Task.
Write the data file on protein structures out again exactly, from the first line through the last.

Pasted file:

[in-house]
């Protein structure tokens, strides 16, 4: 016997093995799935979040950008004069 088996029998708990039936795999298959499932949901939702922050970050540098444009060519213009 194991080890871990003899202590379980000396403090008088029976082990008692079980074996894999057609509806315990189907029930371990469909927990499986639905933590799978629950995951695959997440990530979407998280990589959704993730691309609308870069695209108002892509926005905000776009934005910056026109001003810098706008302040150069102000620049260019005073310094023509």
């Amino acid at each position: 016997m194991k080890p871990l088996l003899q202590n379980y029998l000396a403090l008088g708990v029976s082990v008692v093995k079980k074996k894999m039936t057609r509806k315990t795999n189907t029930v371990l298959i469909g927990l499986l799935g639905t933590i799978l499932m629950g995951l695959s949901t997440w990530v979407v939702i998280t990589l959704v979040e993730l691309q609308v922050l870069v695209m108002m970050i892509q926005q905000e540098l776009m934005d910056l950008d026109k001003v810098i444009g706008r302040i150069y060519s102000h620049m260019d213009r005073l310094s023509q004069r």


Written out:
[in-house]
């Protein structure tokens, strides 16, 4: 016997093995799935979040950008004069 088996029998708990039936795999298959499932949901939702922050970050540098444009060519213009 194991080890871990003899202590379980000396403090008088029976082990008692079980074996894999057609509806315990189907029930371990469909927990499986639905933590799978629950995951695959997440990530979407998280990589959704993730691309609308870069695209108002892509926005905000776009934005910056026109001003810098706008302040150069102000620049260019005073310094023509």
């Amino acid at each position: 016997m194991k080890p871990l088996l003899q202590n379980y029998l000396a403090l008088g708990v029976s082990v008692v093995k079980k074996k894999m039936t057609r509806k315990t795999n189907t029930v371990l298959i469909g927990l499986l799935g639905t933590i799978l499932m629950g995951l695959s949901t997440w990530v979407v939702i998280t990589l959704v979040e993730l691309q609308v922050l870069v695209m108002m970050i892509q926005q905000e540098l776009m934005d910056l950008d026109k001003v810098i444009g706008r302040i150069y060519s102000h620049m260019d213009r005073l310094s023509q004069r």